Thursday, September 30, 2004

You Couldn't Make it Up!

Dear Ben,
Well, this is another fine mess you've got us into.

Didn't you learn a thing from BSE / FMD ? ( except how to decimate an industry)

With BSE you (not you personally Ben, but the faceless mandarins who run Ministries) allowed the UK to be ring fenced into a unique disease situation to protect the EU beef market. Meanwhile, mainland Europe did precisely nothing to prevent it ripping through their herds - except not report it. There wasn't enough cash in the pot for EU wide compensation you see, so it was 'don't seek and you won't find'.

Then there was FMD. Did you really need to kill 11 million animals in a 'carnage by computer' that the late Fred Brown's 'Smart Cycler' could have prevented? Was it because he'd developed it for the Yanks, and your 'egos' wanted to make and patent their own? Too late now to bleat 'we should have used it' . Yes, you should.

This trade clash with Russia (see From Russia with Love on this site) using our disgraceful and rising levels of bTb was predictable and totally avoidable. Its 'cascade' effect on other countries may not be. Old scores will need to be settled and deals will be done. Will we import Russian milk ?
But will you sort the problem in the wildlife that is the cause and maintenance of tb in the cattle?
You've been paid well enough not to. That £1 million from the Political Animal Lobby was not value, when it's led to a tb budget of £74 million per year - forecast to increase x 20 percent. But Mr. Hackett, the compensation accountant (see New Kid on Defra's Block) was imported to sort that out - at least the farmer Compulsory Purchase bit of it. Will he reduce the other £43 million that does not go to farmers Ben?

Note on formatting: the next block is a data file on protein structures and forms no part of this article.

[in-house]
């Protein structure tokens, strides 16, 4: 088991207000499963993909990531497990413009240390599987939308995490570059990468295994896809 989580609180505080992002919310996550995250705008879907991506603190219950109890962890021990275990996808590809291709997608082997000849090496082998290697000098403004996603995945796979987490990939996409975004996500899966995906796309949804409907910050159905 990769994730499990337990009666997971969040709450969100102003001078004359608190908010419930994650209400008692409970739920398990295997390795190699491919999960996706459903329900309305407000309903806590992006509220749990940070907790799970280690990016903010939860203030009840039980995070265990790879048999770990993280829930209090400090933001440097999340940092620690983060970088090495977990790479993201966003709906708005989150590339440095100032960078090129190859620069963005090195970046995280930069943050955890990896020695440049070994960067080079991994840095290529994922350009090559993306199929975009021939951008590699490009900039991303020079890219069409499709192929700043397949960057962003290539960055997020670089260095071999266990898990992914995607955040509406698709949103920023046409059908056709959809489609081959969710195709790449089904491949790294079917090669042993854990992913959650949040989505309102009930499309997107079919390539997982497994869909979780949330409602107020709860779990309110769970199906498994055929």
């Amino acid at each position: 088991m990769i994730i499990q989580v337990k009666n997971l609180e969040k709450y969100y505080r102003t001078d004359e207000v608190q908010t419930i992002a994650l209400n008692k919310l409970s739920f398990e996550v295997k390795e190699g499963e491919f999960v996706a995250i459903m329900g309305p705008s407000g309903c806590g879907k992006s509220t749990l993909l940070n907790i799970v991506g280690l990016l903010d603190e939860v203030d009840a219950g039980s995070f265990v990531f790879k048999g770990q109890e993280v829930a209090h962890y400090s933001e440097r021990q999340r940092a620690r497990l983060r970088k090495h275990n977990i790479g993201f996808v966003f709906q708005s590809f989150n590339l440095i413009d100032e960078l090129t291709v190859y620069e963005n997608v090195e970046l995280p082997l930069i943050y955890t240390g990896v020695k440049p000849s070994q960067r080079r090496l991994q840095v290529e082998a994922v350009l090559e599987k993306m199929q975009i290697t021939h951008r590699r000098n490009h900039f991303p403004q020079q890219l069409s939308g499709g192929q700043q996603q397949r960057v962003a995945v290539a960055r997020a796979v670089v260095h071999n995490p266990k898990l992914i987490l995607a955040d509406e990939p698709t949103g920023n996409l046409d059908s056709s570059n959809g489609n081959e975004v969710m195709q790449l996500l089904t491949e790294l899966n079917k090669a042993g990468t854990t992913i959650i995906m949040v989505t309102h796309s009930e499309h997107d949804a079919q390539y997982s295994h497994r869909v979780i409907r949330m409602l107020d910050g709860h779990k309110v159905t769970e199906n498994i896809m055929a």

So what will you do now?
If I were in your shoes, I'd say bugger the 4,600 herds down with Tb. There are 80,00 herds who are OK, so just dump the diseased ones. Problem solved. Or is it?

You know as well as we do, that with a grossly infected wildlife reservoir in the over populated badgers, it is only until the next test on neighbours, that this will work. Short term fix. But hey - why test and look for it?
You have to Ben, it's an OIE prerequisite of trading. It isn't a case of 'don't look - won't find' with Tb.

And bear in mind what happened during your carnage with FMD. Badgers are totally dependant and parasitic on the 'habitat richness' created by ..... cattle! And when you (not you personally Ben, but your trigger happy employees) shot the cattle, that habitat disappeared. And so did Old Stripey'. Yup, he packed his bags and moved on. Badgers love short grass, dung pats, placentas and stillborn lambs, calves. (In fact, if mother isn't pretty sharp, they'll have a go at a new born live one )
So they moved on Ben, to where the cattle herds that had escaped your 007 squads were.
But these cattle herds already had a resident clan of badgers. In fact everywhere the travellers looked there were badgers, so they had to fight for territory. They were bitten, mauled and stressed out. And when 'their' territory was restocked a year or so later, and they (or some badgers) returned, what a battered, scarred sight they were - and full of Tb, leading to some of biggest and worst breakdowns farmers can remember.

So that will not work Ben, as 'badger set aside' did not.

To go forward Ben, you have to look back. To where your own people have directed you. To Thornbury and all the other 'trials', even Bourne's Pro active areas of Krebs will have results after 7 years. Look at what your vets are saying, not your mandarins.

Control and manage this saturated population of endemically infected badgers (your words Ben) - and you don't have to do anything else at all. In 2 x 60 day tests most farms would be clear - it could take up to 7 months to clear the worst affected. You kindly told us that in PQ's (archived on this site) and for that we are most grateful. The knock on effect of course would be vibrant, healthy badgers too.